In a “technological first”, thousands of apartment dwellers may soon be able to enjoy the same green energy benefits as homeowners thanks to this exciting little device.
The O-Wind Turbine is a small wind turbine that can generate power in urban environments by catching wind that blows in any direction.
Typical wind turbines are only able to harness wind that is blowing horizontally. In a complex urban environment where buildings interfere with air flow, winds are more likely to be traveling in every direction.
That’s why the O-Wind is made with vents in the exterior so that it can still catch city crosswinds and spin accordingly. The turbine then feeds into a generator that can create electricity from the device’s rotations.
The O-Wind’s small design means that it could easily be affixed to apartment balconies and give renters access to the feed-in green energy tariffs that are currently available in 80 countries. It could also benefit people in other kinds of residential locales, such as motor homes or boats.
The turbine’s creators 36-year-old Nicolas Orellana and 24-year-old Yaseen Noorani, have been awarded this year’s prestigious James Dyson Award in the UK. This means that the turbine will go on to compete in the international James Dyson competition for a chance to win the grand prize of $39,000 (£30,000).
“We hope that O-Wind Turbine will improve the usability and affordability of turbines for people across the world. Cities are windy places but we are currently not harnessing this resource,” said Orellana.
“Our belief is that making it easier to generate green energy, people will be encouraged to play a bigger own role in conserving our planet. Winning the James Dyson Award has validated our concept, and given us the confidence to approach investors to secure the capital we need to turn our idea into a reality.”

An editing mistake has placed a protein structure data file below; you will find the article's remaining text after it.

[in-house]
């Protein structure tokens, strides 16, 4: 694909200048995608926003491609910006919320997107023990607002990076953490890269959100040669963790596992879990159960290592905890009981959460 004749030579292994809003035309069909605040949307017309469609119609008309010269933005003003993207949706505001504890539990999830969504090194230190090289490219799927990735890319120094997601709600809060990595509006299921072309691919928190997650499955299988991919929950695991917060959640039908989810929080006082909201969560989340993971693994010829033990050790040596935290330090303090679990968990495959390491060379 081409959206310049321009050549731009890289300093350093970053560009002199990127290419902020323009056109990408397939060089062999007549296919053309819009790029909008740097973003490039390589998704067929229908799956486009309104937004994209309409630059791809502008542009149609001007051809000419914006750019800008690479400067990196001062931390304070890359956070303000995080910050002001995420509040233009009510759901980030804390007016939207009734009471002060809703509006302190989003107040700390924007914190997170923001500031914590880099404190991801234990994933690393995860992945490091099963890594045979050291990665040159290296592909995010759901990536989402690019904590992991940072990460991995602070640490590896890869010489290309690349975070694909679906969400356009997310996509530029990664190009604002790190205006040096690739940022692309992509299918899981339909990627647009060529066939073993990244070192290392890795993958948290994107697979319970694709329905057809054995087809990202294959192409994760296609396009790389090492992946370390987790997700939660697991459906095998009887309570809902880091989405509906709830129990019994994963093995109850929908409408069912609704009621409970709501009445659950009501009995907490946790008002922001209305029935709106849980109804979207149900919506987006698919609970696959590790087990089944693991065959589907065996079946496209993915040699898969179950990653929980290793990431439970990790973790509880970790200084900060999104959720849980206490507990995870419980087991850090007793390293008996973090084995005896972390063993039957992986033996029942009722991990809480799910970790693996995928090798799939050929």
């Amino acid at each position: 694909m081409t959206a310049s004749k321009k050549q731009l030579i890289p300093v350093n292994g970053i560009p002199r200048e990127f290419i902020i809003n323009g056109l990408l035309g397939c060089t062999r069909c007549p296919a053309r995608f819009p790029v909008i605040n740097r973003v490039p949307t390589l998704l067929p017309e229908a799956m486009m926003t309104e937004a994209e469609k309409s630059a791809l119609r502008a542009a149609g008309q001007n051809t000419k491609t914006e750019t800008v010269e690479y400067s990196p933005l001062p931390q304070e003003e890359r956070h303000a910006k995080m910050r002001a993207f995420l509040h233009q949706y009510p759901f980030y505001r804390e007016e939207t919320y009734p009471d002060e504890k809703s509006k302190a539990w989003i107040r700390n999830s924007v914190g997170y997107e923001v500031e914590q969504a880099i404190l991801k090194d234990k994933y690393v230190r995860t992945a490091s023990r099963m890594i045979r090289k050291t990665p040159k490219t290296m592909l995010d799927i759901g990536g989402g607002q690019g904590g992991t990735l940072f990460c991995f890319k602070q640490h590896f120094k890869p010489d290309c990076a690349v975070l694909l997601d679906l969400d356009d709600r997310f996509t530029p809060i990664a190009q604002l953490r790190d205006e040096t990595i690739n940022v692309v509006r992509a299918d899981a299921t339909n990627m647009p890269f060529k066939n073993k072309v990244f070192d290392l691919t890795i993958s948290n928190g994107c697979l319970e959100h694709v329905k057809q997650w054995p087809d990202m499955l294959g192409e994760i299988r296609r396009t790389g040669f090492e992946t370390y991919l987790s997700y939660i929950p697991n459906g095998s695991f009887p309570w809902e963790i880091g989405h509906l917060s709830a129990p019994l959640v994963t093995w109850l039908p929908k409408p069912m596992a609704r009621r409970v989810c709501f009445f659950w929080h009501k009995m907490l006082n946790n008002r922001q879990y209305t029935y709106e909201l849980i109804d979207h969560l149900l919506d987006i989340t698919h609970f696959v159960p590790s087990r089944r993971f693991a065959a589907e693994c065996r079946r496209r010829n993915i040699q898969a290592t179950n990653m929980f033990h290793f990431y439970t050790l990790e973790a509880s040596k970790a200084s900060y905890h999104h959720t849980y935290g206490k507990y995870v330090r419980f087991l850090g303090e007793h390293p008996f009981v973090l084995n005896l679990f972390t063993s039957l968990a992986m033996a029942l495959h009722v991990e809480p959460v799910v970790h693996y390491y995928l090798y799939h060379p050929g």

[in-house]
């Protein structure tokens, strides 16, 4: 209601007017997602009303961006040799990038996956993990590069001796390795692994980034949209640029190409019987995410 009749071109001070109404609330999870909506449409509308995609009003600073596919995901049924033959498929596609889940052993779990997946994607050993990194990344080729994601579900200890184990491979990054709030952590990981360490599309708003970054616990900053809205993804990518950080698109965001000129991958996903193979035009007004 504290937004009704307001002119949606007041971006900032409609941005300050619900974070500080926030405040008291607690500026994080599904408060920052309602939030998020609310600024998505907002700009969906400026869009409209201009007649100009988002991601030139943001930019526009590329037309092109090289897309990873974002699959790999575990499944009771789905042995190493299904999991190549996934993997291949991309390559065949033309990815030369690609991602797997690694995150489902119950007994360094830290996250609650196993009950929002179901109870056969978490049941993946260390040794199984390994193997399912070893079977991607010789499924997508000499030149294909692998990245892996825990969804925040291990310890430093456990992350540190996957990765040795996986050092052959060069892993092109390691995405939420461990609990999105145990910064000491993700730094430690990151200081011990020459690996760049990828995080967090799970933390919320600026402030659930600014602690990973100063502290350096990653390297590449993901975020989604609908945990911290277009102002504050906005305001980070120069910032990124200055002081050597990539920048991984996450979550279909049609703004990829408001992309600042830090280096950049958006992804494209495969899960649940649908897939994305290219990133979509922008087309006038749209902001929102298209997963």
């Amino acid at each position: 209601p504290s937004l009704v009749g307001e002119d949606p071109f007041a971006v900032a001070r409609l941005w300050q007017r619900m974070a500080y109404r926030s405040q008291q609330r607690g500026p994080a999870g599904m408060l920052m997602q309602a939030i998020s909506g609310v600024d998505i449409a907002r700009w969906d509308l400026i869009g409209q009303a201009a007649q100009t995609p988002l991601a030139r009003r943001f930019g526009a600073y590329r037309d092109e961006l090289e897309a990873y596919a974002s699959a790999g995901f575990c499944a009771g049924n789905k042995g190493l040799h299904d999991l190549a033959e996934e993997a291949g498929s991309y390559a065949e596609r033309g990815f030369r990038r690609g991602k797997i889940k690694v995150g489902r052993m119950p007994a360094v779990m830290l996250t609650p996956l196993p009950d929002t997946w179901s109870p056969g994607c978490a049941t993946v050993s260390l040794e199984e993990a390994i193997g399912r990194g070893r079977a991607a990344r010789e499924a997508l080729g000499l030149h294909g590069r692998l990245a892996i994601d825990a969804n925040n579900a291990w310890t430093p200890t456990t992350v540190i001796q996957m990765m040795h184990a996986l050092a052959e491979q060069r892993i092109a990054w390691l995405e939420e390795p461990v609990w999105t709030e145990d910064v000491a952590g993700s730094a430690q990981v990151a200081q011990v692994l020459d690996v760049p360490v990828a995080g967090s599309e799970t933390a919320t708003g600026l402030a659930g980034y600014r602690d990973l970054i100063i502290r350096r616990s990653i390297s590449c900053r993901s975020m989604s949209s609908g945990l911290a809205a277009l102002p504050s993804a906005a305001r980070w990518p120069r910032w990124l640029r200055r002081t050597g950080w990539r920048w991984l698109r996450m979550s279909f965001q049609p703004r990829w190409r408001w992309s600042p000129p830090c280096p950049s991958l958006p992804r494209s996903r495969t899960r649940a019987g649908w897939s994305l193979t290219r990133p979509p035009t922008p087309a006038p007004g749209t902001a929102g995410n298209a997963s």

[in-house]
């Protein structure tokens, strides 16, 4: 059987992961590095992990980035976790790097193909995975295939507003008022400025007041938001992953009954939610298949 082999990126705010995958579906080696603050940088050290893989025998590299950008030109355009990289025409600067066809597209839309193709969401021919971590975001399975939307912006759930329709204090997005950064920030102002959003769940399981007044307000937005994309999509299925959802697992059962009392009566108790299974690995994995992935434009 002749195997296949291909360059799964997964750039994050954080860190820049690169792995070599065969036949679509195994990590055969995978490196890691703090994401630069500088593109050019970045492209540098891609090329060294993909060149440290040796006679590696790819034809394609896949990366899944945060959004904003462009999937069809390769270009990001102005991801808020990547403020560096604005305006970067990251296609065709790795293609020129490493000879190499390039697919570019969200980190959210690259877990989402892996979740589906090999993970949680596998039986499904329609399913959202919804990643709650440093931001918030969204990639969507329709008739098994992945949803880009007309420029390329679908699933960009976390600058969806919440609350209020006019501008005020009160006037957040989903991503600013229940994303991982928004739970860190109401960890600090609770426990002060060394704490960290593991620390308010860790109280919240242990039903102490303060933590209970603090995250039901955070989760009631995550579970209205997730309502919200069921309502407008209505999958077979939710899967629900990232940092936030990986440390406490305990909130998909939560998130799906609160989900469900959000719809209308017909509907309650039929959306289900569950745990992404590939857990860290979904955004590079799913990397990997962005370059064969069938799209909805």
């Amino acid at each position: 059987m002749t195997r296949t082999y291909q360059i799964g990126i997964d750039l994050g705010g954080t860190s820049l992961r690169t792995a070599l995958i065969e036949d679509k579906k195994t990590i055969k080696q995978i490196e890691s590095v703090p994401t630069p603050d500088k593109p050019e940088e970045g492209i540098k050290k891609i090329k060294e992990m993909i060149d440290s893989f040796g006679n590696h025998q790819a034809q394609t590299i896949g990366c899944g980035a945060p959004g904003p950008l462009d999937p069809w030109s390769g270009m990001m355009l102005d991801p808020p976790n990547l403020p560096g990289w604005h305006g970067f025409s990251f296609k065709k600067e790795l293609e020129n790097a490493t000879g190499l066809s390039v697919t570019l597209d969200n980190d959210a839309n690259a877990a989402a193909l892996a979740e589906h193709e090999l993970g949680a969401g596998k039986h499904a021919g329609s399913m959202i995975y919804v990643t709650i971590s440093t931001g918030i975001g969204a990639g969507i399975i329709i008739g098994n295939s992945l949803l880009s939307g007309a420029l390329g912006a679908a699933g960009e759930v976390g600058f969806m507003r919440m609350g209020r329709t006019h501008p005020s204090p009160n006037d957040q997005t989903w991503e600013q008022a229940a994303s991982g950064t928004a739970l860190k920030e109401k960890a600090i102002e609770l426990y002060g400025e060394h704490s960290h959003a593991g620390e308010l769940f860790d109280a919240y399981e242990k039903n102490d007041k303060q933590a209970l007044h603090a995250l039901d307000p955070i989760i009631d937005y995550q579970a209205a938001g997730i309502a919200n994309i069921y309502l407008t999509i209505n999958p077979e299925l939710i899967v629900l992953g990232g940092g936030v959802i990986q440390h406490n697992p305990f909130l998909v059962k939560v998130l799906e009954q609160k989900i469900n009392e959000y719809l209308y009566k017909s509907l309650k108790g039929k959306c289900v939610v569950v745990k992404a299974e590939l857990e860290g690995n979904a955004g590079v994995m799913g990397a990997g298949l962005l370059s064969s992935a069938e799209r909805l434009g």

The inventors are both students at Lancaster University, and they plan on using the school’s facilities to further develop the O-Wind. Wind power currently only generates about 4% of the world’s electricity even though it could produce over 40 times the amount of electricity consumed – and the inventors hope that their backyard turbine could help reach that goal.
Professor Harry Hoster, director of Energy Lancaster at Lancaster University, said: “When the two students first approached us about test facilities for a new wind turbine design, we first thought it would just be the 23rd variation of some plain vanilla system.
“When they humbly showed their video and their prototype, however, we were, excuse the pun, blown away. Only holding it in your hands and playing with it gives you a chance to understand what their new device actually does and how, if things go right, its ability to capture any random breezes will take urban energy harvesting to another level.”
(WATCH the video below)
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